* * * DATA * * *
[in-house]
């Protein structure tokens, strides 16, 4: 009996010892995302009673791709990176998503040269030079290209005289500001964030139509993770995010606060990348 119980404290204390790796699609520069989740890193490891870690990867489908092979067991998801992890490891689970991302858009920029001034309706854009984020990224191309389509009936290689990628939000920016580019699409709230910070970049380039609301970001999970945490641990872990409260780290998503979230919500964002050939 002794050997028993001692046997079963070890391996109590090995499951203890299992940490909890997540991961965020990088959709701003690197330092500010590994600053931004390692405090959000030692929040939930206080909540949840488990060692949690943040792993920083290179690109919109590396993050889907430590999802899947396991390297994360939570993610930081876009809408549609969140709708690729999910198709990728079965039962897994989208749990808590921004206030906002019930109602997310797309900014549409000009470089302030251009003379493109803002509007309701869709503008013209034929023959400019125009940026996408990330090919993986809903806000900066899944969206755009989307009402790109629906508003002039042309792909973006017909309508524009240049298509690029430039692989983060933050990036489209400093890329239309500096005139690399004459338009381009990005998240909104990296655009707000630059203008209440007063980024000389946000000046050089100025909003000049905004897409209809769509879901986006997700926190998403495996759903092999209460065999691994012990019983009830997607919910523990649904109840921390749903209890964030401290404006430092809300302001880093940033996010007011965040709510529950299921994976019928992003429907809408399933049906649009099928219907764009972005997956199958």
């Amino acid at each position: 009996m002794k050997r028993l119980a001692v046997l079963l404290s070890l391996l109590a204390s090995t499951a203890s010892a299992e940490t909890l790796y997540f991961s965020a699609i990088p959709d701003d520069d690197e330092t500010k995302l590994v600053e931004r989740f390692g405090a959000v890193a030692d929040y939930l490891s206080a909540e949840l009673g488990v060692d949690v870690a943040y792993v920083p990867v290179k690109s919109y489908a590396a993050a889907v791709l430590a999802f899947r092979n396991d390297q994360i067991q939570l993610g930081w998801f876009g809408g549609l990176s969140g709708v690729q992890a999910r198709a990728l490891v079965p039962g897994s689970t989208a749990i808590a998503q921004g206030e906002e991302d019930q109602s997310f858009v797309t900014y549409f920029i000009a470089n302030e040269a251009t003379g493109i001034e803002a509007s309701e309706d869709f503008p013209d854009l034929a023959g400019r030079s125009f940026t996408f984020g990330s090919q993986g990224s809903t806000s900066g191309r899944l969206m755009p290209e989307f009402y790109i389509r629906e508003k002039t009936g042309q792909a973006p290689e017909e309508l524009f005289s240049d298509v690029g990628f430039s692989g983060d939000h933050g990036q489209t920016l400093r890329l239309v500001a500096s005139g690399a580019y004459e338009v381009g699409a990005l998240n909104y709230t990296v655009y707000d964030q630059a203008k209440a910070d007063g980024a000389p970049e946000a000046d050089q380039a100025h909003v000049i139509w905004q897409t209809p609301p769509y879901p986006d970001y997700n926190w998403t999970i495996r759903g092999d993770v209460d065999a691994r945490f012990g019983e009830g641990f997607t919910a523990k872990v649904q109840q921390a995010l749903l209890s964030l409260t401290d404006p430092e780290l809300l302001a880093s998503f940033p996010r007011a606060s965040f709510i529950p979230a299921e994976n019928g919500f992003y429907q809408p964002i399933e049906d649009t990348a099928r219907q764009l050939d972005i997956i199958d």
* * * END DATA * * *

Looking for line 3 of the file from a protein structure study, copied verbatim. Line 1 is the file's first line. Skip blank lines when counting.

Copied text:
């Amino acid at each position: 009996m002794k050997r028993l119980a001692v046997l079963l404290s070890l391996l109590a204390s090995t499951a203890s010892a299992e940490t909890l790796y997540f991961s965020a699609i990088p959709d701003d520069d690197e330092t500010k995302l590994v600053e931004r989740f390692g405090a959000v890193a030692d929040y939930l490891s206080a909540e949840l009673g488990v060692d949690v870690a943040y792993v920083p990867v290179k690109s919109y489908a590396a993050a889907v791709l430590a999802f899947r092979n396991d390297q994360i067991q939570l993610g930081w998801f876009g809408g549609l990176s969140g709708v690729q992890a999910r198709a990728l490891v079965p039962g897994s689970t989208a749990i808590a998503q921004g206030e906002e991302d019930q109602s997310f858009v797309t900014y549409f920029i000009a470089n302030e040269a251009t003379g493109i001034e803002a509007s309701e309706d869709f503008p013209d854009l034929a023959g400019r030079s125009f940026t996408f984020g990330s090919q993986g990224s809903t806000s900066g191309r899944l969206m755009p290209e989307f009402y790109i389509r629906e508003k002039t009936g042309q792909a973006p290689e017909e309508l524009f005289s240049d298509v690029g990628f430039s692989g983060d939000h933050g990036q489209t920016l400093r890329l239309v500001a500096s005139g690399a580019y004459e338009v381009g699409a990005l998240n909104y709230t990296v655009y707000d964030q630059a203008k209440a910070d007063g980024a000389p970049e946000a000046d050089q380039a100025h909003v000049i139509w905004q897409t209809p609301p769509y879901p986006d970001y997700n926190w998403t999970i495996r759903g092999d993770v209460d065999a691994r945490f012990g019983e009830g641990f997607t919910a523990k872990v649904q109840q921390a995010l749903l209890s964030l409260t401290d404006p430092e780290l809300l302001a880093s998503f940033p996010r007011a606060s965040f709510i529950p979230a299921e994976n019928g919500f992003y429907q809408p964002i399933e049906d649009t990348a099928r219907q764009l050939d972005i997956i199958d």